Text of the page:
A little while ago I told you that I wished this collection of studies to be more especially yours: so now I send it you, a bundle of proofs and of MS., to know whether you will have it. I wish I could give you what I have written in the same complete way that a painter would give you one of his sketches; that a singer, singing for you alone, might give you his voice and his art; for a dedication is but a drop of ink on a large white sheet, and conveys but a sorry notion of property. Now, this book is intended to be really yours; yours in the sense that, were it impossible for more than one copy of it to exist, that one copy I should certainly give to you. Because these studies represent the ideas I have so far been able to work out for myself about art, considered not historically, but in its double relation to the artist and the world for whom he works; ideas which it is my highest ambition should influence those young enough and powerful enough to act upon them; and, this being the case, my first thought is to place them before you: it is, you see, a matter of conversion, and the nearest, most difficult, most desired convert, is yourself.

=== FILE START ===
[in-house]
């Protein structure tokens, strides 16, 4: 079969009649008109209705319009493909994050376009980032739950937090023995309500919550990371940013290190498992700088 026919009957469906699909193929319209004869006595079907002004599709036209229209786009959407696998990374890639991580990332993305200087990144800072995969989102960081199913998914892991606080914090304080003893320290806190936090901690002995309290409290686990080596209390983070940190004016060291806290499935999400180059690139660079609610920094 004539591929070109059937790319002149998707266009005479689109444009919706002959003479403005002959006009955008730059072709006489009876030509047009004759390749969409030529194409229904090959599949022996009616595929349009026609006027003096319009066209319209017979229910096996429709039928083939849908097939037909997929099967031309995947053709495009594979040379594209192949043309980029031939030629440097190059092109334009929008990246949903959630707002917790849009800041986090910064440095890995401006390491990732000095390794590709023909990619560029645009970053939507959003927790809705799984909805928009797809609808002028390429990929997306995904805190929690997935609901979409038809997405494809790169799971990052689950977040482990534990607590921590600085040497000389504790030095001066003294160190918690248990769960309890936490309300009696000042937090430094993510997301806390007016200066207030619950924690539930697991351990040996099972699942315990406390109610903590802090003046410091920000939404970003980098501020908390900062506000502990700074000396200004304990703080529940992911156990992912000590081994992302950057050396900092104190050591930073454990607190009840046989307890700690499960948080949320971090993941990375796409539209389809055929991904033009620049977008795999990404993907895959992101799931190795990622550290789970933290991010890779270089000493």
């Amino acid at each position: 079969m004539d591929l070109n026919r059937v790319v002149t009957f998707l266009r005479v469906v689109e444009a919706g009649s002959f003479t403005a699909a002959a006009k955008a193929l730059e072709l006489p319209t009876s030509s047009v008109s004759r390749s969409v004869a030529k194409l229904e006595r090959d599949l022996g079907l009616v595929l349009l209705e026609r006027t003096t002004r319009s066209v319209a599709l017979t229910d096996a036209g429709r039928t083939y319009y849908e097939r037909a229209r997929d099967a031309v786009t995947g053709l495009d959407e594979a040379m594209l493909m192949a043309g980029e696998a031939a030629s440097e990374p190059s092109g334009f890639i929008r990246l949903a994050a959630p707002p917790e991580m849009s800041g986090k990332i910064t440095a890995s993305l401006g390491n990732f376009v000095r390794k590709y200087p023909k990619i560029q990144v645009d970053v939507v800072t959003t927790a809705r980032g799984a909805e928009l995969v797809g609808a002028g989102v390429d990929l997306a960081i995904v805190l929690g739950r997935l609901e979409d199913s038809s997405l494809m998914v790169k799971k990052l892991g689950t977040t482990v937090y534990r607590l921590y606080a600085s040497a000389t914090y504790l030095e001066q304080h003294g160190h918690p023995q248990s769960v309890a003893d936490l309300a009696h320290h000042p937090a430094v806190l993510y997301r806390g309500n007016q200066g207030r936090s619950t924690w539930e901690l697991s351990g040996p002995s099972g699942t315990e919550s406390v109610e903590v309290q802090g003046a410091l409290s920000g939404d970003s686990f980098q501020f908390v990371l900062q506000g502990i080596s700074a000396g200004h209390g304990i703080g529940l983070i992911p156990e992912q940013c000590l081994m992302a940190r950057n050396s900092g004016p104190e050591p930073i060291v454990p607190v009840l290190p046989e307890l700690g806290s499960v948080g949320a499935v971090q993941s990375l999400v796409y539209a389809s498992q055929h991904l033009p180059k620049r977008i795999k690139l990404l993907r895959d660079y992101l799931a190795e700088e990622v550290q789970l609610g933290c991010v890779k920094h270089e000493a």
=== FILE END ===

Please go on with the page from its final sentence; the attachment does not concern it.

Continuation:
To you, therefore, before any one else, must I explain what manner of book this is, what are its origin and its aims. And first, the meaning of its title. Logically, this title means nothing; it is a mere negation, a mere arbitrary combination of letters chosen from sheer despair to find any name which should tell, what this title certainly does not, what is the contents of the volume. Yet, a meaning the name has: a meaning of association. For, even as a snatch of melody will sometimes, for no apparent reason, haunt us while we are about any particular work, follow us while we are travelling through a definite tract of country (as, two years since, Wagner's Spinning Chorus travelled with me from Mantua to Verona, and from Verona to Venice) in such a way that the piece of work, the tract of country, bring with their recollection the haunting tune to our mind; so, also, during the time of making up this volume, I have been haunted by the remembrance of that winter afternoon, when last we were together, on the battlements of Belcaro. Perhaps (if we must seek a reason), because, while driving to the strange, isolated villa castle, up and down, and round and round the hills of ploughed-up russet earth, and pale pink leafless brushwood, and bright green pine-woods, where every sharp road-turning surprises one with a sudden glimpse of Siena, astride, with towers and walls and cupolas, on her high, solitary ridge; while dashing up the narrow hedged lanes whose sere oak and ilex branches brushed across our faces; or, while looking down from the half-fortified old place on to the endless, vague, undulating Sienese fields and oak-woods; perhaps, because at that moment I may, unconscious to myself, have had a vague first desire to put together more of the helter-skelter contents of the notes over which we had been looking, and give it you in some intelligible shape. Perhaps this may have served to set up the association; or perhaps it was something wholly different, unguessed, trumpery, inscrutable. Be this as it may, the fact remains that during the dull months of planning and putting together this book, I have been haunted, as by a melody, by the remembrance, the vision, the consciousness of that afternoon, warm and hazy, of early December, on the battlements of Belcaro castle, when we looked down over the top of the dense mural crown of sprouting pale green acorned ilex on to the hills and ravines, with the sere oak-woods reddened with the faint flush of sun-light, and the vague, white thinned olives and isolated golden-leaved oaks, and distant solitary belfries and castles; away towards Siena, grey on the horizon, beneath the grey, pinked, wet cloud masses, lurid and mysterious like Beccafumi's frescos, as if the clouds, if one looked at them long, might gather into clustered angels with palm-shaped wings and flushed faces and reddened pale locks. Thus have I been haunted by this remembrance, this inner sight, this single moment continuing, in a way, to exist alongside of so many and various other moments; so that, when it has come to giving a name to this book, I find that there is already indissolubly associated with it, the name of Belcaro.